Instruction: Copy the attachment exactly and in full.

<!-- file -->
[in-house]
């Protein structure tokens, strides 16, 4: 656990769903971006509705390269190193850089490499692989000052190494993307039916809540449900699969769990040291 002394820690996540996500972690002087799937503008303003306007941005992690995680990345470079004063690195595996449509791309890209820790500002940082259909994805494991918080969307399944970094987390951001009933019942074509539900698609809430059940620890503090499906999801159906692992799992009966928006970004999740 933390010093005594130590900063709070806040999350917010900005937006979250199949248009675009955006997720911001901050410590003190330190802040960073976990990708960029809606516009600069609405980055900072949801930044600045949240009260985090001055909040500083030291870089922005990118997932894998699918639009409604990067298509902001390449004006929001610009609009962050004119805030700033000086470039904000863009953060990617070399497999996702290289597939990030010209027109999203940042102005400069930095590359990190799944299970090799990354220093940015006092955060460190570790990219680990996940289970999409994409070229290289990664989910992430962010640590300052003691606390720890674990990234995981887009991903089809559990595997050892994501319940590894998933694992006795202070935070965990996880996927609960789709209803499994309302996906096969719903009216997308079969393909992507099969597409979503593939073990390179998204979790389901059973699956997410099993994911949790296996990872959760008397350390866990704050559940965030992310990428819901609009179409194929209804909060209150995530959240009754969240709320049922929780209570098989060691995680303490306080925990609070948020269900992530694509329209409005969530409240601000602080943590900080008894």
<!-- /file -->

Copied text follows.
[in-house]
């Protein structure tokens, strides 16, 4: 656990769903971006509705390269190193850089490499692989000052190494993307039916809540449900699969769990040291 002394820690996540996500972690002087799937503008303003306007941005992690995680990345470079004063690195595996449509791309890209820790500002940082259909994805494991918080969307399944970094987390951001009933019942074509539900698609809430059940620890503090499906999801159906692992799992009966928006970004999740 933390010093005594130590900063709070806040999350917010900005937006979250199949248009675009955006997720911001901050410590003190330190802040960073976990990708960029809606516009600069609405980055900072949801930044600045949240009260985090001055909040500083030291870089922005990118997932894998699918639009409604990067298509902001390449004006929001610009609009962050004119805030700033000086470039904000863009953060990617070399497999996702290289597939990030010209027109999203940042102005400069930095590359990190799944299970090799990354220093940015006092955060460190570790990219680990996940289970999409994409070229290289990664989910992430962010640590300052003691606390720890674990990234995981887009991903089809559990595997050892994501319940590894998933694992006795202070935070965990996880996927609960789709209803499994309302996906096969719903009216997308079969393909992507099969597409979503593939073990390179998204979790389901059973699956997410099993994911949790296996990872959760008397350390866990704050559940965030992310990428819901609009179409194929209804909060209150995530959240009754969240709320049922929780209570098989060691995680303490306080925990609070948020269900992530694509329209409005969530409240601000602080943590900080008894």